A Reflection for Easter



 I have long admired the writing style of Bill Lawson, the Northton based genealogist. Bill along with his late wife Chrissie have done much valuable genealogical research for island families, but also produced several detailed croft, village and island  histories from the Seallam! visitor centre in Northton.

One of the traits of Bill’s style in some of his writing is to imaginatively bestow certain human qualities to inanimate objects such as historical sites and buildings. Thus ancient historical sites are given ‘life, personality’ and ‘senses’ in order to  bear witness to the unfolding events of sometimes turbulent passing centuries.  Ancient places like the  Carloway broch, and island churches  such as those at Rodel and Aiginis are given a life of their own and are able to see and perceive the sometimes mundane, sometimes momentous, sometimes tragic life of these islands.  These old stones witnessed the  rise and fall of various clans and families, times of wars and rumours of wars, reformation, emigration, famine and terrible disease. If these old stones could speak what stories they would have to tell.

The same would surely be true of our own church here in Tarbert. What stories these stones could tell  of glorious past days, of generations of the people of Harris  coming from all points of the compass  to worship and praise God together as one united people. To tell of the anointed preaching of Christ with fervency and power. To tell of days of revival, of  days of the Holy Spirit falling upon large gatherings here in Tarbert and other parts of Harris.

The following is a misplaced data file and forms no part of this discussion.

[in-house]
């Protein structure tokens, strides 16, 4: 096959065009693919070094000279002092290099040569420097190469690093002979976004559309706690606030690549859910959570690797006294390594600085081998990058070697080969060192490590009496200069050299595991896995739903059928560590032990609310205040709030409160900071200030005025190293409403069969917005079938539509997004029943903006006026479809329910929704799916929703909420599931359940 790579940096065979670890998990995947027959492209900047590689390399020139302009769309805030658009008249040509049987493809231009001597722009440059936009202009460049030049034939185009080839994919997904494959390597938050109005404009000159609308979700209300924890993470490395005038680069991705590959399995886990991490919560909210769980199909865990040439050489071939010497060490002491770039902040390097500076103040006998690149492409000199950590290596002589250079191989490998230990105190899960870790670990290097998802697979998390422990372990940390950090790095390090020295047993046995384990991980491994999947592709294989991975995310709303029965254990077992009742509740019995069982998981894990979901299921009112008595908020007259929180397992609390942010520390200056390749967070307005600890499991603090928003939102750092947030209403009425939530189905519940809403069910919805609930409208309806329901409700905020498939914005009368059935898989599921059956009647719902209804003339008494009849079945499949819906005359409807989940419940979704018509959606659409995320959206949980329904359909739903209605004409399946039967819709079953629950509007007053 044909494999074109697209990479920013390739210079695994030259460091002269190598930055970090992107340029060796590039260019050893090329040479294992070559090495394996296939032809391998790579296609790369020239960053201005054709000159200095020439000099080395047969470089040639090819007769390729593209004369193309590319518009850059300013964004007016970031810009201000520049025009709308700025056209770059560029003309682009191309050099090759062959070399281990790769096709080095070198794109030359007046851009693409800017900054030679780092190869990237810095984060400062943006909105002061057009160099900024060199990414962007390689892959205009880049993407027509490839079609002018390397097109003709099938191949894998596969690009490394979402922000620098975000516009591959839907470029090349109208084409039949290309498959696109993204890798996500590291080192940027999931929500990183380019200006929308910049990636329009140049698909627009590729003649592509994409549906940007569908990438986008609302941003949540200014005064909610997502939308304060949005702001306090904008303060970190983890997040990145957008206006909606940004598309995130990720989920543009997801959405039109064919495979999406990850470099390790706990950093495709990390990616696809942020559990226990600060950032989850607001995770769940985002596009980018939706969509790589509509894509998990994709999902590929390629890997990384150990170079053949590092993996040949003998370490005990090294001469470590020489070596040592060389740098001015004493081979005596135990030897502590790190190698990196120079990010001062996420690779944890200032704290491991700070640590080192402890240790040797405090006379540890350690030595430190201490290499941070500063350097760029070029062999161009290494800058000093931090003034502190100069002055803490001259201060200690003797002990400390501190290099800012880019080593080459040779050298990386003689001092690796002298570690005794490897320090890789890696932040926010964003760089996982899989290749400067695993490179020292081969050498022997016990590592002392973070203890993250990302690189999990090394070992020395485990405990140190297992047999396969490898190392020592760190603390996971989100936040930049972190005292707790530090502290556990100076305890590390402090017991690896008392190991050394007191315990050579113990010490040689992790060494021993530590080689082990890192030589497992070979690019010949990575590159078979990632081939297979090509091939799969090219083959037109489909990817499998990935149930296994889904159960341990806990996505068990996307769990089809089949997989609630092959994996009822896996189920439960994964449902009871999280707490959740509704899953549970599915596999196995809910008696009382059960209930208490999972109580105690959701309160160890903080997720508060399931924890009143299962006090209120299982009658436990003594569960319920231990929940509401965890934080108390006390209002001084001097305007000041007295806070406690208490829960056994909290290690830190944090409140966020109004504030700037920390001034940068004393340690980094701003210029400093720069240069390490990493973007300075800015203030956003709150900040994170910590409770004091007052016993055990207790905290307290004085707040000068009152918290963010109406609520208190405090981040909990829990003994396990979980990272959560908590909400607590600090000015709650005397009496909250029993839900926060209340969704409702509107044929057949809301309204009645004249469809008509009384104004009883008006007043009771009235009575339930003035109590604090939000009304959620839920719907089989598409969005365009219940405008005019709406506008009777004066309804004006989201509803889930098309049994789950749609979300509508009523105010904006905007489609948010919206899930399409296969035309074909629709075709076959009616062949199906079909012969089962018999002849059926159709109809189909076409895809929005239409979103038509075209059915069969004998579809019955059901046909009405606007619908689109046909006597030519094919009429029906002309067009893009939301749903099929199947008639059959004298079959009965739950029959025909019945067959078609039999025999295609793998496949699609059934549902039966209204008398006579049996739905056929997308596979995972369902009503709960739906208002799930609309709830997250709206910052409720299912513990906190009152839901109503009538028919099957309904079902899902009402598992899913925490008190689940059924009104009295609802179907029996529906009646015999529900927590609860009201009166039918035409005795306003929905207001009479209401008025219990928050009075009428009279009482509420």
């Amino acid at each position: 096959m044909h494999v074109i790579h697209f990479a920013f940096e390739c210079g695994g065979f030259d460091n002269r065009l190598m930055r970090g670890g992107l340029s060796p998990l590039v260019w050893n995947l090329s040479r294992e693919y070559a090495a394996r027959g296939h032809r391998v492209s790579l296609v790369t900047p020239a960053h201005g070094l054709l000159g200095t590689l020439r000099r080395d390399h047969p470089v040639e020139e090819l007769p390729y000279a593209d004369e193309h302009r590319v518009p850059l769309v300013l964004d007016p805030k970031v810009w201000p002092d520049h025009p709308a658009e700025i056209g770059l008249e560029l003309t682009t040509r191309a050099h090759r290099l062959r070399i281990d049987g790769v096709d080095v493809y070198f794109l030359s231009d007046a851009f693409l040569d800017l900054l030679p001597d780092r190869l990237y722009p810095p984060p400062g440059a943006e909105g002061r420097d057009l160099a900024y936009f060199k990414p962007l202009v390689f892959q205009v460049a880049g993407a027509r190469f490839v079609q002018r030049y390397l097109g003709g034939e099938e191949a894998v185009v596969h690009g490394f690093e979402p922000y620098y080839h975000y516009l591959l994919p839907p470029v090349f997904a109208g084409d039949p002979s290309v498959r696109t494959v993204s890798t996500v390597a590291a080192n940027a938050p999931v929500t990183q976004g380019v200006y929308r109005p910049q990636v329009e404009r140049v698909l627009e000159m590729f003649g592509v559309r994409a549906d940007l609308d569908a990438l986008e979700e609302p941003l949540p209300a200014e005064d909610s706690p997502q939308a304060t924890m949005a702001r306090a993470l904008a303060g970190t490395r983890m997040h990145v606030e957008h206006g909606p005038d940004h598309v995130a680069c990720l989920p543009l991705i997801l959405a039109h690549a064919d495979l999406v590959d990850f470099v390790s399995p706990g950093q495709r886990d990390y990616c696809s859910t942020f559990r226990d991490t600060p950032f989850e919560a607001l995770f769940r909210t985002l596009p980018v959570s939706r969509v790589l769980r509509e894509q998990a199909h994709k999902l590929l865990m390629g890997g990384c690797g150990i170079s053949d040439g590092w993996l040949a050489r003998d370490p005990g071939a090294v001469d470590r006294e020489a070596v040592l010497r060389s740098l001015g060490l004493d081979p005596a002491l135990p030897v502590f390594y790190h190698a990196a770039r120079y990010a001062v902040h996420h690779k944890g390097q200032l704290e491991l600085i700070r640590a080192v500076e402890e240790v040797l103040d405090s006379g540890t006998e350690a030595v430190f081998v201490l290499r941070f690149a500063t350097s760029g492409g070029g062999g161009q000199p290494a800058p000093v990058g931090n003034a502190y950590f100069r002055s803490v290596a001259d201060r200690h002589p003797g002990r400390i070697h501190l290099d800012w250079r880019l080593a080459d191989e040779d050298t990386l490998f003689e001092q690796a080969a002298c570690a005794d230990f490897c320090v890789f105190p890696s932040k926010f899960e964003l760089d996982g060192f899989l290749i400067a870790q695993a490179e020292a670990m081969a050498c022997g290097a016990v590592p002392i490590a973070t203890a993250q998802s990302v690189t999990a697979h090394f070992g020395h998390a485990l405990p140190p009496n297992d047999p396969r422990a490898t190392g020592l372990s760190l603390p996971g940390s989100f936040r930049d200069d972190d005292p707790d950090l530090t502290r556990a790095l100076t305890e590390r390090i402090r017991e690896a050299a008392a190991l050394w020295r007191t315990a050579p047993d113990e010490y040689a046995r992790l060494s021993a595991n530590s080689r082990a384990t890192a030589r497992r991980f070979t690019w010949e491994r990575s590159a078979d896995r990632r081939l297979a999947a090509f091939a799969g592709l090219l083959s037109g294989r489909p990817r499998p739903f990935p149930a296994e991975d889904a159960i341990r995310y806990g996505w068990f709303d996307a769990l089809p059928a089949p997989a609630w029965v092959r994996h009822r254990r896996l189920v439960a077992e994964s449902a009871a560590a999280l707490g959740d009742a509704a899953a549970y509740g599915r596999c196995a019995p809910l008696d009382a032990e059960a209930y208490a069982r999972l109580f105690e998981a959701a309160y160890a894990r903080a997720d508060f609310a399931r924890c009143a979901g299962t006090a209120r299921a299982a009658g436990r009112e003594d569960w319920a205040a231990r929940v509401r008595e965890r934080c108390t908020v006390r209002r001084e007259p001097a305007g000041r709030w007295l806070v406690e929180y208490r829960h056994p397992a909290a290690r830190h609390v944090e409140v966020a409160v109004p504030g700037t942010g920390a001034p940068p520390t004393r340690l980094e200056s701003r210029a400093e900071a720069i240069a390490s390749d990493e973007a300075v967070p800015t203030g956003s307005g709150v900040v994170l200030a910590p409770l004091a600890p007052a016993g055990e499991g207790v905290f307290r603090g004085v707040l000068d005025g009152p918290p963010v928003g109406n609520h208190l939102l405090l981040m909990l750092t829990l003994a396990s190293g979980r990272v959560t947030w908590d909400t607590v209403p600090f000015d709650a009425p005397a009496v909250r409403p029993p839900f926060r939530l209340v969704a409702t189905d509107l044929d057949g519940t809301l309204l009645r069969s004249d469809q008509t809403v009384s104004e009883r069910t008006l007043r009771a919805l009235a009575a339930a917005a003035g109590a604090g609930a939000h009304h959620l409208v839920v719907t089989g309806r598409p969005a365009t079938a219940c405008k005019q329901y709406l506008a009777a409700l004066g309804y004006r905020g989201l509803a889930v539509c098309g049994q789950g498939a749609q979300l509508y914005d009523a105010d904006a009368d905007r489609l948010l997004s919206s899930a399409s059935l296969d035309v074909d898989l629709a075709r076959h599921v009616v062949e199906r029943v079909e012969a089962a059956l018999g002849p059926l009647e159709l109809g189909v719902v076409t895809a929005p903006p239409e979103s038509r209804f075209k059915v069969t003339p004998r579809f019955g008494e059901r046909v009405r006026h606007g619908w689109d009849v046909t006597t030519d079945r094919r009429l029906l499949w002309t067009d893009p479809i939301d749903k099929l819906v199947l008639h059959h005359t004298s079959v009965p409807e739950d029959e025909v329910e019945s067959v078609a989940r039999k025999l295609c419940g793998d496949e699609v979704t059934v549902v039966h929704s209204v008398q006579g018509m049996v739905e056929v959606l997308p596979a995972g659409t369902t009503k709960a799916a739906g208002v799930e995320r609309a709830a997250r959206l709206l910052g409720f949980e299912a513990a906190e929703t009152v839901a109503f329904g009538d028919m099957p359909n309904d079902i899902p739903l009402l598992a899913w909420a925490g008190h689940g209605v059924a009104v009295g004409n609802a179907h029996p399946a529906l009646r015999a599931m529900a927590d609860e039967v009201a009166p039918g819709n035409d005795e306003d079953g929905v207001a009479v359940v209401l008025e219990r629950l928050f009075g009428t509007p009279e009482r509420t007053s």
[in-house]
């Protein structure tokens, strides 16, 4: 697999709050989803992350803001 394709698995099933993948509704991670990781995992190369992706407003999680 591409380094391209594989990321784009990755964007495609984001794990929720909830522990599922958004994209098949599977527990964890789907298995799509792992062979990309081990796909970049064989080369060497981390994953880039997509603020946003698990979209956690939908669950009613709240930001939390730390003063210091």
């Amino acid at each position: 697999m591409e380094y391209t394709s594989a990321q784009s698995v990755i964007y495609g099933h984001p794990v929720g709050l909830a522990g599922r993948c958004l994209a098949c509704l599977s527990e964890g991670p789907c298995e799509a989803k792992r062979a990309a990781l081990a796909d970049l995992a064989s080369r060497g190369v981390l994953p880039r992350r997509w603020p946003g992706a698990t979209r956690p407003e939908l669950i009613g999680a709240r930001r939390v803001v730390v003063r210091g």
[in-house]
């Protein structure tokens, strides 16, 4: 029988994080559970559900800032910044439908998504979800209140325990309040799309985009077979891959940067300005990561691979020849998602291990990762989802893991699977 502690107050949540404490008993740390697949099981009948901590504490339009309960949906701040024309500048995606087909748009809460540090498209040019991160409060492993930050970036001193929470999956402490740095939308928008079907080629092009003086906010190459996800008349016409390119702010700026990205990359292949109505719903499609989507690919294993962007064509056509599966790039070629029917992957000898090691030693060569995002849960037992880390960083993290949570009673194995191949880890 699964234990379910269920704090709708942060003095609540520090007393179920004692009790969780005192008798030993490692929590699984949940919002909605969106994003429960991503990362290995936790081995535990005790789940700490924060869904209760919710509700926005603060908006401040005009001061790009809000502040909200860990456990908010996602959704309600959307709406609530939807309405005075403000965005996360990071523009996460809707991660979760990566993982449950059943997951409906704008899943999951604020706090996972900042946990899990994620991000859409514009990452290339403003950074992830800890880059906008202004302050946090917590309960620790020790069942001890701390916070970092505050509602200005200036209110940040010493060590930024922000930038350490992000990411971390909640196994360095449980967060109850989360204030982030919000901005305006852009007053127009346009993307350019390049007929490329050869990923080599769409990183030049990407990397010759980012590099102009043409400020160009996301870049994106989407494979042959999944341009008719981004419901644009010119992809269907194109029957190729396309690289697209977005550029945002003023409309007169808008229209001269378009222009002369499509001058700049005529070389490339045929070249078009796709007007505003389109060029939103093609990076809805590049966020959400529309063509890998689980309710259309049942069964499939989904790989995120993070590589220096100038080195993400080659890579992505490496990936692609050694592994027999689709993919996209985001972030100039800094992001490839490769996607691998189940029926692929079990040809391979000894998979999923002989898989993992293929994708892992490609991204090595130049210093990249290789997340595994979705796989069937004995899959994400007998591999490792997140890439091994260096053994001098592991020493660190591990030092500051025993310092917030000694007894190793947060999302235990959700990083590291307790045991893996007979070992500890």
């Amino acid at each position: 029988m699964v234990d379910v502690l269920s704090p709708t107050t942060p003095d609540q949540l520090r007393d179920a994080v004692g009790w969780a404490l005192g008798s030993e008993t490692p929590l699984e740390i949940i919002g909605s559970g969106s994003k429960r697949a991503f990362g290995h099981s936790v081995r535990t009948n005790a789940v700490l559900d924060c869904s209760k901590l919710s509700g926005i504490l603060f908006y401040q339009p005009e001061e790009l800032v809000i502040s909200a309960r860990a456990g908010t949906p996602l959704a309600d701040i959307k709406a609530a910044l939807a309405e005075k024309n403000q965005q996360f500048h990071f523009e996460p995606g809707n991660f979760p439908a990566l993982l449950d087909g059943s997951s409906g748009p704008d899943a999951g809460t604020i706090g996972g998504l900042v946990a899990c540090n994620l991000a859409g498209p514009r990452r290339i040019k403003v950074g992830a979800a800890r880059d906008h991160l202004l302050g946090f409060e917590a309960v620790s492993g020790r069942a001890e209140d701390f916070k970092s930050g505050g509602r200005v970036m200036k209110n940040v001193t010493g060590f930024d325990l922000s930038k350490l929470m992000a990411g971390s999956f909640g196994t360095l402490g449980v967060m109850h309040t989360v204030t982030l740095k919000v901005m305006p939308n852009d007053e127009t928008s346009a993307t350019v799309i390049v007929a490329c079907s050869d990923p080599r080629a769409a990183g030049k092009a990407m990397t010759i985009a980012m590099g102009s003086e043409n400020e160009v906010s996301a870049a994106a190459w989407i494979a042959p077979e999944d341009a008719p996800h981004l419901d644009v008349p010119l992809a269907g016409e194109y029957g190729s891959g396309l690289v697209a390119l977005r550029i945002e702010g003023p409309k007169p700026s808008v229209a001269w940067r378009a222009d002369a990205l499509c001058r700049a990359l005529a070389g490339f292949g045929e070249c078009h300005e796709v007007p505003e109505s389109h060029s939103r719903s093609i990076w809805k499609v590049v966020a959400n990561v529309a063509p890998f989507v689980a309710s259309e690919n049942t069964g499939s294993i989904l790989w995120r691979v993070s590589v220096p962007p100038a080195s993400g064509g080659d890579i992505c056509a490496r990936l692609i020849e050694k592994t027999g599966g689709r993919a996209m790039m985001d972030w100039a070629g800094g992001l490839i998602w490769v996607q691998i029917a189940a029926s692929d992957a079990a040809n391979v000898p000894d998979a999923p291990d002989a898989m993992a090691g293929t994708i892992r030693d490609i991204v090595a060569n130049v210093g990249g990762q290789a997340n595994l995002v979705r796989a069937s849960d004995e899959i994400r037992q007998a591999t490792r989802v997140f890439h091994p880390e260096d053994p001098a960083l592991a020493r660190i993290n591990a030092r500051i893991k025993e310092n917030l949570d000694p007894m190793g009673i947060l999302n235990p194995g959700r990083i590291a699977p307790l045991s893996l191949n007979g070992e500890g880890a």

If stones could speak what stories they would have to tell? What if still older stones could speak to tell of the events  that unfolded at Passover in Jerusalem over two thousand years ago? What stories the ancient stones of the Kidron Valley and the Mount of Olives could tell?  What stories the garden of Gethsemane could tell?  That ancient rock known as the Rock of Agony  where Jesus the son of God knelt in prayer saying;

“ My Father, if it is possible, let this cup pass from Me; nevertheless, not as I will, but as You will.”( Mathew 26:39). What stories the ancient stone pavement  in the old city known in Aramaic as Gabbatha (John 19:13) would have to tell of when the Governor Pontius Pilate sat down to pronounce judgement on a prisoner called Jesus of Nazareth brought before him. These old walls would have witnessed all that happened there that morning, and echoed to Pilate finally say the words for which he is remembered still today “ ECCE HOMO”  “ Behold the Man “ ( John 19:5).

What stories the winding streets of the old city would have to tell of how  this man Jesus “ went out , bearing his own cross, to the place called The Place of a Skull, which in Aramaic is called Golgotha” (John 19:17 ESV). These buildings witnessed the solemn procession from Pilate’s residence the Praetorium to the place of a Skull – Calvary.

Whenever I read or sing the great words of Stuart Townend and Keith Getty’s hymn the Power of the Cross, I try to imagine what it would have been like to have been there and to witness “ Christ on the road to Calvary”. To witness what is surely for the Christian the key moment of all  human history, when Jesus of Nazareth, the King of the Jews carried His Cross to Calvary, to die in the place of you and me. The hymn paints for us the picture of what was happening not only physically but spiritually as Jesus went to the Cross, and died for us there.